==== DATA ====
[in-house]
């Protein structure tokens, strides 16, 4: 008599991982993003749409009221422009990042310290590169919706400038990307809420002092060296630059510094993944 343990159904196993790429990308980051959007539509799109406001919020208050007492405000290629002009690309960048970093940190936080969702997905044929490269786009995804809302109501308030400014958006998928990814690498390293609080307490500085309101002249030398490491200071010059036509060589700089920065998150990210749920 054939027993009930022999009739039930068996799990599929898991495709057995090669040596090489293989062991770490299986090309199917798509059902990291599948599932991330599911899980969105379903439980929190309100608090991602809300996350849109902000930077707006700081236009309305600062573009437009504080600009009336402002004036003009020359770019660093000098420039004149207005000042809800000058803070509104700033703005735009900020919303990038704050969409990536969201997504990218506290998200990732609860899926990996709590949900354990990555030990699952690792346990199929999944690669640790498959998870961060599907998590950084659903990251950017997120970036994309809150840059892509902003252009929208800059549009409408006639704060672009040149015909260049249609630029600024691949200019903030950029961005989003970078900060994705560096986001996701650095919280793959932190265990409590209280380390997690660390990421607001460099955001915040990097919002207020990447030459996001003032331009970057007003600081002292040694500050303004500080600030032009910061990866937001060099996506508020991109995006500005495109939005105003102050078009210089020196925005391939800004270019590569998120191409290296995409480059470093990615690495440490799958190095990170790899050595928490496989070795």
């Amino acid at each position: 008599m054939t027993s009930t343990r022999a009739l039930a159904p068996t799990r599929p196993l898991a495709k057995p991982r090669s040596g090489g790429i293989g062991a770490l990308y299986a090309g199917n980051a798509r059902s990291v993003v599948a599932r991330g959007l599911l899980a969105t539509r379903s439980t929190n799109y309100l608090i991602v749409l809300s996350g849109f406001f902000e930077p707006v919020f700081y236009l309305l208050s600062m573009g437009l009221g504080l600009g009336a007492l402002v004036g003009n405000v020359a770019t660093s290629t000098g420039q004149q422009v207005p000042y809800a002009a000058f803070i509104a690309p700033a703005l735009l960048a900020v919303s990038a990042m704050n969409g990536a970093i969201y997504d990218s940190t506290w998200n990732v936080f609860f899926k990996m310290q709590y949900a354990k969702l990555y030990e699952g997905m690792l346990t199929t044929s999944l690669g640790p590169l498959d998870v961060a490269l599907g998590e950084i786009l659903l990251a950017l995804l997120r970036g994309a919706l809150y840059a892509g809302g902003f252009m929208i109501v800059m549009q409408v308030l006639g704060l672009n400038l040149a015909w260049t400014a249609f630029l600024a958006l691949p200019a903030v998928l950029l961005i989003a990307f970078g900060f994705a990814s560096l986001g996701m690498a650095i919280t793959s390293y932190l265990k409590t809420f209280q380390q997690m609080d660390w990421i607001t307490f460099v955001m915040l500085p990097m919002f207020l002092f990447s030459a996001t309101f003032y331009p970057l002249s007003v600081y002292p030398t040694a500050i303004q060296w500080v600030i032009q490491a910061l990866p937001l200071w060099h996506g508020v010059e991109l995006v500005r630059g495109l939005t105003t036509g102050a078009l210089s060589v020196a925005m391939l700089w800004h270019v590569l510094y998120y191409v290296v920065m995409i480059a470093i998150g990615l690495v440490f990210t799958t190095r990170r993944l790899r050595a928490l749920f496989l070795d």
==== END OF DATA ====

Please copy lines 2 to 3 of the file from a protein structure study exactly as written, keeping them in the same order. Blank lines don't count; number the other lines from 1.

């Protein structure tokens, strides 16, 4: 008599991982993003749409009221422009990042310290590169919706400038990307809420002092060296630059510094993944 343990159904196993790429990308980051959007539509799109406001919020208050007492405000290629002009690309960048970093940190936080969702997905044929490269786009995804809302109501308030400014958006998928990814690498390293609080307490500085309101002249030398490491200071010059036509060589700089920065998150990210749920 054939027993009930022999009739039930068996799990599929898991495709057995090669040596090489293989062991770490299986090309199917798509059902990291599948599932991330599911899980969105379903439980929190309100608090991602809300996350849109902000930077707006700081236009309305600062573009437009504080600009009336402002004036003009020359770019660093000098420039004149207005000042809800000058803070509104700033703005735009900020919303990038704050969409990536969201997504990218506290998200990732609860899926990996709590949900354990990555030990699952690792346990199929999944690669640790498959998870961060599907998590950084659903990251950017997120970036994309809150840059892509902003252009929208800059549009409408006639704060672009040149015909260049249609630029600024691949200019903030950029961005989003970078900060994705560096986001996701650095919280793959932190265990409590209280380390997690660390990421607001460099955001915040990097919002207020990447030459996001003032331009970057007003600081002292040694500050303004500080600030032009910061990866937001060099996506508020991109995006500005495109939005105003102050078009210089020196925005391939800004270019590569998120191409290296995409480059470093990615690495440490799958190095990170790899050595928490496989070795």
């Amino acid at each position: 008599m054939t027993s009930t343990r022999a009739l039930a159904p068996t799990r599929p196993l898991a495709k057995p991982r090669s040596g090489g790429i293989g062991a770490l990308y299986a090309g199917n980051a798509r059902s990291v993003v599948a599932r991330g959007l599911l899980a969105t539509r379903s439980t929190n799109y309100l608090i991602v749409l809300s996350g849109f406001f902000e930077p707006v919020f700081y236009l309305l208050s600062m573009g437009l009221g504080l600009g009336a007492l402002v004036g003009n405000v020359a770019t660093s290629t000098g420039q004149q422009v207005p000042y809800a002009a000058f803070i509104a690309p700033a703005l735009l960048a900020v919303s990038a990042m704050n969409g990536a970093i969201y997504d990218s940190t506290w998200n990732v936080f609860f899926k990996m310290q709590y949900a354990k969702l990555y030990e699952g997905m690792l346990t199929t044929s999944l690669g640790p590169l498959d998870v961060a490269l599907g998590e950084i786009l659903l990251a950017l995804l997120r970036g994309a919706l809150y840059a892509g809302g902003f252009m929208i109501v800059m549009q409408v308030l006639g704060l672009n400038l040149a015909w260049t400014a249609f630029l600024a958006l691949p200019a903030v998928l950029l961005i989003a990307f970078g900060f994705a990814s560096l986001g996701m690498a650095i919280t793959s390293y932190l265990k409590t809420f209280q380390q997690m609080d660390w990421i607001t307490f460099v955001m915040l500085p990097m919002f207020l002092f990447s030459a996001t309101f003032y331009p970057l002249s007003v600081y002292p030398t040694a500050i303004q060296w500080v600030i032009q490491a910061l990866p937001l200071w060099h996506g508020v010059e991109l995006v500005r630059g495109l939005t105003t036509g102050a078009l210089s060589v020196a925005m391939l700089w800004h270019v590569l510094y998120y191409v290296v920065m995409i480059a470093i998150g990615l690495v440490f990210t799958t190095r990170r993944l790899r050595a928490l749920f496989l070795d």